Temporal fluctuations of plasma LH and testosterone in Charolais bull calves during the first year of life
Reproduction nutrition development (Print)
Plasma LH and testosterone have been measured by radioimmunoassay in samples collected weekly from 10 Charolais male calves from birth till one year of age. Plasma LH increased from the lst to the 5th week of age, then fluctuated widely from the 5th to the 20th week (3-5 ng/ml) and finally decreased to about 2 ng/ml and remained steady up to one year of age. Plasma testosterone increased very slowly from the Ist to the 20th week of age and then increased more rapidly with large fluctuations up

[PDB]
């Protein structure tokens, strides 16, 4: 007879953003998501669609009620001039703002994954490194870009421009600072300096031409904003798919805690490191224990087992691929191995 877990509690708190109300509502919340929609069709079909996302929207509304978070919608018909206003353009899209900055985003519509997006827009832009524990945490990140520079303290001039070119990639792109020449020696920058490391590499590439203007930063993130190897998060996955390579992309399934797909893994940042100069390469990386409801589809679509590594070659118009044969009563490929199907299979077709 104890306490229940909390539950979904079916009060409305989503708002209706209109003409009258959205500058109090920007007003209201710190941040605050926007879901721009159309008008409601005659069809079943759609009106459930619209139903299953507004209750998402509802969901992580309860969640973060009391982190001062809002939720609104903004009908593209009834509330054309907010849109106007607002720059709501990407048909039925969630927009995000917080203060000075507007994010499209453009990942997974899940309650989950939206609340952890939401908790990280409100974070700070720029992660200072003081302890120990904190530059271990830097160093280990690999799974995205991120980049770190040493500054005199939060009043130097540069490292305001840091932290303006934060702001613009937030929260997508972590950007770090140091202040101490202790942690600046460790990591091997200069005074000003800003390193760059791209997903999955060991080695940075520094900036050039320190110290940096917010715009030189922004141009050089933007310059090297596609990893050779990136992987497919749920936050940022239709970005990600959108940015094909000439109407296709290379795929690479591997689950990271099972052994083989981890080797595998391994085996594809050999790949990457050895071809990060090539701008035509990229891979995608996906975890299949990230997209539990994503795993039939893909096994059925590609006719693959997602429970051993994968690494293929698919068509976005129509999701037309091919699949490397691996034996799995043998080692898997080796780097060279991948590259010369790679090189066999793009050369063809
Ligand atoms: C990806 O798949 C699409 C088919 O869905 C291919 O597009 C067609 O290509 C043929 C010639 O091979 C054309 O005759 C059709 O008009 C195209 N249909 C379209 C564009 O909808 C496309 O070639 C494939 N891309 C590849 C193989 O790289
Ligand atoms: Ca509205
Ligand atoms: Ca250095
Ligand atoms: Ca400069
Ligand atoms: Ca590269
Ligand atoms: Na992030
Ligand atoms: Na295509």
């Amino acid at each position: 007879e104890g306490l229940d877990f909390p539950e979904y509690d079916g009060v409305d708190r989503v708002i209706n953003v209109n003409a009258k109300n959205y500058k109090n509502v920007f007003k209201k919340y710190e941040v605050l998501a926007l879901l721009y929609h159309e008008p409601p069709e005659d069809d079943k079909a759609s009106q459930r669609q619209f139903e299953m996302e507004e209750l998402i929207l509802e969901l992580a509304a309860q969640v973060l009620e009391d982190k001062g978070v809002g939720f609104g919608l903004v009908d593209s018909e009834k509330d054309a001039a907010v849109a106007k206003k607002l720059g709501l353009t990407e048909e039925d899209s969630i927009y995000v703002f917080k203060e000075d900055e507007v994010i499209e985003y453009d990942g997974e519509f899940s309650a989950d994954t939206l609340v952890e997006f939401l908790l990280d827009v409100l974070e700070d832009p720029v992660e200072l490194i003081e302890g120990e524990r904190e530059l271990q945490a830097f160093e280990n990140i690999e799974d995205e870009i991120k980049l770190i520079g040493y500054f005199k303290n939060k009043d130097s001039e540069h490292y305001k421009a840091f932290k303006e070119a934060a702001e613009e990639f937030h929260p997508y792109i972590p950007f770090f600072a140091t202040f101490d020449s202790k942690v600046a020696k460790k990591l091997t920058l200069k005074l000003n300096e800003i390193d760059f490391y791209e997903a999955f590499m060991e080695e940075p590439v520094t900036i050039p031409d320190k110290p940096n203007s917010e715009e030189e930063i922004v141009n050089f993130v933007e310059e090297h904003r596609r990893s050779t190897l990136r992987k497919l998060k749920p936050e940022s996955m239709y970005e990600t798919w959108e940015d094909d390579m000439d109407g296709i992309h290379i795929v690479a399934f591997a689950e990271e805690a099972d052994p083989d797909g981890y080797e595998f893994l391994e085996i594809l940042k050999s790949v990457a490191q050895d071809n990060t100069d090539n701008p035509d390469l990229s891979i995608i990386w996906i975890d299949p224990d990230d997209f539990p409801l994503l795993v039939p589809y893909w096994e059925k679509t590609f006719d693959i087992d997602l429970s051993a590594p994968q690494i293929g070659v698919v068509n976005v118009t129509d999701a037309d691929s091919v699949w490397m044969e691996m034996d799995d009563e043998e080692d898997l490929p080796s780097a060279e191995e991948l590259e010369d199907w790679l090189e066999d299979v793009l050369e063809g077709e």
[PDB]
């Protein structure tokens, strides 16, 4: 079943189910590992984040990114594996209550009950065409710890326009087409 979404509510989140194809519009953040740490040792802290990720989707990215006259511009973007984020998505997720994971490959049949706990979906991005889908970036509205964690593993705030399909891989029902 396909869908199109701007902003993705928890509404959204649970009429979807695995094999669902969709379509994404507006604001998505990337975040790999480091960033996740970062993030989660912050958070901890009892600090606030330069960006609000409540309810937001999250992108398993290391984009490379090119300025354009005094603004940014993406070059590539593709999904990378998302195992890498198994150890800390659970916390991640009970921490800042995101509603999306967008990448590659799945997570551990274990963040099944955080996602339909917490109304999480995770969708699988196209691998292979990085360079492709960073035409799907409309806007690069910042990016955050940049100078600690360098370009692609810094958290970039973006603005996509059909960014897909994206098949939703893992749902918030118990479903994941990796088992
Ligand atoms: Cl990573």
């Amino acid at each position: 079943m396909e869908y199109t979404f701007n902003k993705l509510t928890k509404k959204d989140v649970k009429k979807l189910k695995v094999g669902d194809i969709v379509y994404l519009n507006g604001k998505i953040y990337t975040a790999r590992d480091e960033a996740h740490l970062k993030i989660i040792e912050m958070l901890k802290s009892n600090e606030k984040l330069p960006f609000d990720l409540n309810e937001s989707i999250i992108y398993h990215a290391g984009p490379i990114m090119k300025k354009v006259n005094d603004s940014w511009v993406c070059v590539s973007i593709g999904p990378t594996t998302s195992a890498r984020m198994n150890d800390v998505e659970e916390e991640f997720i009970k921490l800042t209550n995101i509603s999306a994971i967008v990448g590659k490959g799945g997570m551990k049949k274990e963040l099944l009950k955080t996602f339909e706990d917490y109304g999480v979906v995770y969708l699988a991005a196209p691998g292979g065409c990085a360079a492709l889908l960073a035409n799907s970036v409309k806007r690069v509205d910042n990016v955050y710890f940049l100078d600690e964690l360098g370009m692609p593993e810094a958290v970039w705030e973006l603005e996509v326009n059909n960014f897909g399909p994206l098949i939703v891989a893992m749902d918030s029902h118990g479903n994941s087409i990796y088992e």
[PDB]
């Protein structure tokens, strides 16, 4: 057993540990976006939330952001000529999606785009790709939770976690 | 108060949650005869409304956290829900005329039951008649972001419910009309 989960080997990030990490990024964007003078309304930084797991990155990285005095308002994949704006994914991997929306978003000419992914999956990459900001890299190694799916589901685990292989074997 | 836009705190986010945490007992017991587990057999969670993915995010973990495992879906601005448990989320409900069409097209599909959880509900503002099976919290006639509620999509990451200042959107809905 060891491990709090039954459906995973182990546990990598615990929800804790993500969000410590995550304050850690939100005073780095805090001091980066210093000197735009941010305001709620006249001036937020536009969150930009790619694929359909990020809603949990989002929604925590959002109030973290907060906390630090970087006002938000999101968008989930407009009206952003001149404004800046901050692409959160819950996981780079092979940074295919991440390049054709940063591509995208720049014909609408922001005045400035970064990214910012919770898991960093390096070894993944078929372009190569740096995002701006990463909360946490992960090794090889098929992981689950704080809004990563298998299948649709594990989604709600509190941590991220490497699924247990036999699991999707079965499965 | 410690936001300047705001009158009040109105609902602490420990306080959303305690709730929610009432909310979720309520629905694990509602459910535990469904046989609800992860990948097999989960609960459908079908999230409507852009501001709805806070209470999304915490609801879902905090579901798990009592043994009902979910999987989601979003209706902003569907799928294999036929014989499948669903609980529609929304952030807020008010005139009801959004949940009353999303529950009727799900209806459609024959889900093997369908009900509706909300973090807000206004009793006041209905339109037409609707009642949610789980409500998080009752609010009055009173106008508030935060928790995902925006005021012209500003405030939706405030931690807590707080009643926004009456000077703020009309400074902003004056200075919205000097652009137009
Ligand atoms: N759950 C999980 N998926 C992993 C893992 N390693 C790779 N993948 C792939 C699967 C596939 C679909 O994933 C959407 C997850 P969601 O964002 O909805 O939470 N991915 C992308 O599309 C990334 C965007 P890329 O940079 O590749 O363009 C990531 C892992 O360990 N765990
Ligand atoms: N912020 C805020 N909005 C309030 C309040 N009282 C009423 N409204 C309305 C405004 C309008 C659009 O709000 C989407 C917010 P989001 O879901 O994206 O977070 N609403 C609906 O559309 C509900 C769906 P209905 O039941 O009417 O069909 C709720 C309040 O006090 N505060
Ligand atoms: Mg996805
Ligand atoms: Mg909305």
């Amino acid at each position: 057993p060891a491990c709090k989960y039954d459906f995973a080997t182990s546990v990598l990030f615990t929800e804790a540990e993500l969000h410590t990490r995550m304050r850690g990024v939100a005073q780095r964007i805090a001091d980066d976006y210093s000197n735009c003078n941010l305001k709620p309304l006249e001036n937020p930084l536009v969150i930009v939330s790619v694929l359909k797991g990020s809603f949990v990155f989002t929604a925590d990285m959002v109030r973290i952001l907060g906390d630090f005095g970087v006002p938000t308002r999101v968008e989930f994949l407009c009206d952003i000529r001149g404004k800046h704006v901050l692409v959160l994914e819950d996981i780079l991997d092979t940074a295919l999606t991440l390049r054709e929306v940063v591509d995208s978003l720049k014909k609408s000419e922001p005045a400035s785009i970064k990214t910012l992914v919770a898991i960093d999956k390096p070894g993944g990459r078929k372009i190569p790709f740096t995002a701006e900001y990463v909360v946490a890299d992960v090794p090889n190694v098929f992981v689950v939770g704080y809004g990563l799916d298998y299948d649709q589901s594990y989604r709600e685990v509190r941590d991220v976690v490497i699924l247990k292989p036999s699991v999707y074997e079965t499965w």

... ge fluctuations up to one year. Thus an intense LH release between the Ist and the 5th month of life was not followed by a clear testosterone release suggesting that testicular sensitivity to LH was not yet established. Conversely, after the sixth month of age discrete LH variations were able to induce large releases of testosterone into the blood. It is suggested that high pituitary activity during the first month of life is a signal for puberty. Despite the number of recent studies devoted to plasma LH and testosterone in calves, a comprehensive view concerning the relationship between these hormones during the first year of age is still lacking. Thus plasma LH is said not to vary between the third and twelfth months of age (Odell, Hescox and Kiddy, 1970 ; Karg et a/., 1976) to increase between the first and seventh months (Mori et al., 1974) or to increase from seven months of age to adulthood (Gombe et al.,1973) . Similarly although plasma testosterone was found to increase with age, this increase was said to be erratic (Rawlings, Hafs and Swanson, 1972) or multiphasic (Secchiari et al., 1976) . Some of these discrepancies could be due in part to a pulsatile pattern of relaese which has been described for LH both in adult (Katongole, Naftolin and Short, 1971) and young bulls (Gombe et al., 1973 ; Thibier, 1975) . They could arise also from insufficient blood samplings or number of animals studied. This confusing situation in the bull contrasts with our knowledge in the sheep in which the prepubertal period is associated with a pulsatile pattern of LH followed by a decrease in the level after puberty, whereas testosterone increases linearly (Foster, 1974 ; Courot, de Reviers and Pelletier, 1975) . Thus, in an attempt to clarify the endocrine changes around puberty the concurrent patterns of plasma LH and testosterone were followed in Charolais calves from birth till one year of age.